Experts discuss possible reduction prompted by ongoing trade dispute
China's holdings of US Treasuries rose in February, as net new foreign purchases increased to their largest since May 2017, data from the US Treasury Department showed.
Data showed China's holdings rose to $1.177 trillion from $1.168 trillion in January.
China remains the largest non-US holder of US Treasuries.
February's data also does not yet reflect the ongoing trade tension between the US and China.
"That's more of a slow-burning story," said Gennadiy Goldberg, interest rates strategist at TD Securities in New York.
"It's a bit too soon for any tariff talk to have an impact on China's Treasury holdings," said Goldberg. "Selling US Treasuries would be a last resort for China."
In response to market concerns that China could reduce its Treasuries holdings as a countermeasure against US tariff actions on Chinese products, Chinese Vice Finance Minister Zhu Guangyao said earlier this month that China is a responsible investor and respects international capital market rules.
"China manages its foreign exchange reserves via market operations in accordance with market rules, specific market principles and the principle of diversified investment," he said, citing remarks made by Chinese Premier Li Keqiang on forex reserves management in March.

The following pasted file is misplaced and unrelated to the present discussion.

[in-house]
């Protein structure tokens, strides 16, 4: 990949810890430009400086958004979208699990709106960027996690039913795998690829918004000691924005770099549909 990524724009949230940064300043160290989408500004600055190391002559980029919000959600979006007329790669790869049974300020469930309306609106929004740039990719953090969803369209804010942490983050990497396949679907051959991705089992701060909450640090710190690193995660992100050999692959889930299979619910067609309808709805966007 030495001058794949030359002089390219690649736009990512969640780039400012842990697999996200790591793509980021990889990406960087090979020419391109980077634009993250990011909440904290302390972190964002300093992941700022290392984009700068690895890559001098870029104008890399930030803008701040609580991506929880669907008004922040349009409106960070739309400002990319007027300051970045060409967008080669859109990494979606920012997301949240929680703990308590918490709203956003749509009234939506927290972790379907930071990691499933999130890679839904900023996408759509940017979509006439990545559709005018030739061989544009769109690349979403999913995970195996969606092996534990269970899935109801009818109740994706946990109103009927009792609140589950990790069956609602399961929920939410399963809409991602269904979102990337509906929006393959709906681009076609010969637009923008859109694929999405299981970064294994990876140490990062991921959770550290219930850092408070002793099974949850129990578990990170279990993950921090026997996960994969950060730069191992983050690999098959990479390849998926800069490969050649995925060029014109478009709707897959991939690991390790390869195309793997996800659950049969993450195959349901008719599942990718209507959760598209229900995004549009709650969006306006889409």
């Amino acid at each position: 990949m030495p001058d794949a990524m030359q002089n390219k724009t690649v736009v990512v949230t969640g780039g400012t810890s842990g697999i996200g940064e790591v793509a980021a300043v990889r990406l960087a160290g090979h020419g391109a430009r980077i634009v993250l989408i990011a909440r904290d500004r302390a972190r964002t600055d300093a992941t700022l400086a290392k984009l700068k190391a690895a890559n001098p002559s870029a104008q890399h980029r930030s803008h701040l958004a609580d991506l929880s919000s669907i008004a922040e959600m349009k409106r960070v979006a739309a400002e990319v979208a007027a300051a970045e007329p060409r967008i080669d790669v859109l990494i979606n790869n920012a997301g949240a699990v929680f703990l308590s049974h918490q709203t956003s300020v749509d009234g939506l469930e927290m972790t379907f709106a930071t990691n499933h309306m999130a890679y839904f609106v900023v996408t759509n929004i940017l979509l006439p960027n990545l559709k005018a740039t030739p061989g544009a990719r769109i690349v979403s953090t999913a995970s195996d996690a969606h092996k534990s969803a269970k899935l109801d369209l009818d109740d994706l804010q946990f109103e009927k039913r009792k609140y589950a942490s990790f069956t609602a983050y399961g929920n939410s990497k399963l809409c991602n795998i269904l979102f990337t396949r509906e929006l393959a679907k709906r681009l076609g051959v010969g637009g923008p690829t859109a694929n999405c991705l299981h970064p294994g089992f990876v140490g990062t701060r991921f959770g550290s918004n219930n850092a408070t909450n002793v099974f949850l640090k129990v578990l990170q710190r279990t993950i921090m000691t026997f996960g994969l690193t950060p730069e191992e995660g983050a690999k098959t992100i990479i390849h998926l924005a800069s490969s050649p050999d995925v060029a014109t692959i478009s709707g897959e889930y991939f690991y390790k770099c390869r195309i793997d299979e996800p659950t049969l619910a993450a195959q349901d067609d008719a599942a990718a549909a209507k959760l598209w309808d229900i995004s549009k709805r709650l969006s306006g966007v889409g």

China's foreign exchange reserves rose to $3.1428 trillion at the end of March, according to data from the People's Bank of China, the country's central bank.
Overall foreign holdings of US government bonds and notes rose to $6.291 trillion in February from $6.260 trillion the previous month. The increase came after three straight months of declines.
That said, foreign demand for Treasuries slowed overall in the second half of February, which included a near-record sales week, as the government boosted issuance to help fund US President Donald Trump's tax overhaul and a two-year budget deal, according to Treasury data.
Japan, the second largest holder of US Treasuries, cut its holdings by $6.3 billion to $1.0595 trillion in February.
Benchmark US 10-year yields hit a high of 2.957 percent, which was the highest since January 2014.